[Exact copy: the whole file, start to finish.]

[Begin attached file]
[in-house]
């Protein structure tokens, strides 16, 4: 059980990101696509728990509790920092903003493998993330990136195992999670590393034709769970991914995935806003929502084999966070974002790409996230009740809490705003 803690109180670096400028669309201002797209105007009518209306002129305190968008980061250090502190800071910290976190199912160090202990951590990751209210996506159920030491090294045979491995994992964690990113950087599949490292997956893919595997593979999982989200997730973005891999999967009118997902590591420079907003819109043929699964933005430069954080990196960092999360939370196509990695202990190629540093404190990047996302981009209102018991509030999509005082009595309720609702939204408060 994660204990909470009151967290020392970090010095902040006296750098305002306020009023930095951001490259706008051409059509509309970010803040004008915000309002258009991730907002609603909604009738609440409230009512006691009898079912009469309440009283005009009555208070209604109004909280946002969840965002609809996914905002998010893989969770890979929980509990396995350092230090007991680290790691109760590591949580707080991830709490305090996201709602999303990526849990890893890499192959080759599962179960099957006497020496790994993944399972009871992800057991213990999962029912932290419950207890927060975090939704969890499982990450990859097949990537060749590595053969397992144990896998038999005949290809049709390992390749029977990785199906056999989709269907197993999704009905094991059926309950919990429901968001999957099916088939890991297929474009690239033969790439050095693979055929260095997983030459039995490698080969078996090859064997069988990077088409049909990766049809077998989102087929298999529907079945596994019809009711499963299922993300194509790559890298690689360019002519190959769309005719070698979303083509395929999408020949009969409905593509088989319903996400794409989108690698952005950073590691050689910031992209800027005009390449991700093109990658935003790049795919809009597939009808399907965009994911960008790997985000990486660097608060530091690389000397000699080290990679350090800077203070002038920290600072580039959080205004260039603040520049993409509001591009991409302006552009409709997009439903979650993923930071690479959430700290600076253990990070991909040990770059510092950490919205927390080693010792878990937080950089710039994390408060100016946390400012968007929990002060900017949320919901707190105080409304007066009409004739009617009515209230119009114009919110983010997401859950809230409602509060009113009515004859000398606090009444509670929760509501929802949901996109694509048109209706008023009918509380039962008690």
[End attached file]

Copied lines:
[in-house]
């Protein structure tokens, strides 16, 4: 059980990101696509728990509790920092903003493998993330990136195992999670590393034709769970991914995935806003929502084999966070974002790409996230009740809490705003 803690109180670096400028669309201002797209105007009518209306002129305190968008980061250090502190800071910290976190199912160090202990951590990751209210996506159920030491090294045979491995994992964690990113950087599949490292997956893919595997593979999982989200997730973005891999999967009118997902590591420079907003819109043929699964933005430069954080990196960092999360939370196509990695202990190629540093404190990047996302981009209102018991509030999509005082009595309720609702939204408060 994660204990909470009151967290020392970090010095902040006296750098305002306020009023930095951001490259706008051409059509509309970010803040004008915000309002258009991730907002609603909604009738609440409230009512006691009898079912009469309440009283005009009555208070209604109004909280946002969840965002609809996914905002998010893989969770890979929980509990396995350092230090007991680290790691109760590591949580707080991830709490305090996201709602999303990526849990890893890499192959080759599962179960099957006497020496790994993944399972009871992800057991213990999962029912932290419950207890927060975090939704969890499982990450990859097949990537060749590595053969397992144990896998038999005949290809049709390992390749029977990785199906056999989709269907197993999704009905094991059926309950919990429901968001999957099916088939890991297929474009690239033969790439050095693979055929260095997983030459039995490698080969078996090859064997069988990077088409049909990766049809077998989102087929298999529907079945596994019809009711499963299922993300194509790559890298690689360019002519190959769309005719070698979303083509395929999408020949009969409905593509088989319903996400794409989108690698952005950073590691050689910031992209800027005009390449991700093109990658935003790049795919809009597939009808399907965009994911960008790997985000990486660097608060530091690389000397000699080290990679350090800077203070002038920290600072580039959080205004260039603040520049993409509001591009991409302006552009409709997009439903979650993923930071690479959430700290600076253990990070991909040990770059510092950490919205927390080693010792878990937080950089710039994390408060100016946390400012968007929990002060900017949320919901707190105080409304007066009409004739009617009515209230119009114009919110983010997401859950809230409602509060009113009515004859000398606090009444509670929760509501929802949901996109694509048109209706008023009918509380039962008690």